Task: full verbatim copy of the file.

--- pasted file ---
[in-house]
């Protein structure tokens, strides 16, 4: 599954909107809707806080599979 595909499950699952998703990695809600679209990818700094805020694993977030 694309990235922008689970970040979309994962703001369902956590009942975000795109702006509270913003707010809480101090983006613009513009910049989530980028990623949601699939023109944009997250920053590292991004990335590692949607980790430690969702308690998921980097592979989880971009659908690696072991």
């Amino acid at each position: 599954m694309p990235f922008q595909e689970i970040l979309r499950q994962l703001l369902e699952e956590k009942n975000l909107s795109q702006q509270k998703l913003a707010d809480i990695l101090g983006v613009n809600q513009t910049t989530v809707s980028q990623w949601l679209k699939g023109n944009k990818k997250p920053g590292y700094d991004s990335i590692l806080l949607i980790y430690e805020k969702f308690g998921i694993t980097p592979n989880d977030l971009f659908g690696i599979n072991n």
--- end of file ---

[in-house]
């Protein structure tokens, strides 16, 4: 599954909107809707806080599979 595909499950699952998703990695809600679209990818700094805020694993977030 694309990235922008689970970040979309994962703001369902956590009942975000795109702006509270913003707010809480101090983006613009513009910049989530980028990623949601699939023109944009997250920053590292991004990335590692949607980790430690969702308690998921980097592979989880971009659908690696072991």
């Amino acid at each position: 599954m694309p990235f922008q595909e689970i970040l979309r499950q994962l703001l369902e699952e956590k009942n975000l909107s795109q702006q509270k998703l913003a707010d809480i990695l101090g983006v613009n809600q513009t910049t989530v809707s980028q990623w949601l679209k699939g023109n944009k990818k997250p920053g590292y700094d991004s990335i590692l806080l949607i980790y430690e805020k969702f308690g998921i694993t980097p592979n989880d977030l971009f659908g690696i599979n072991n």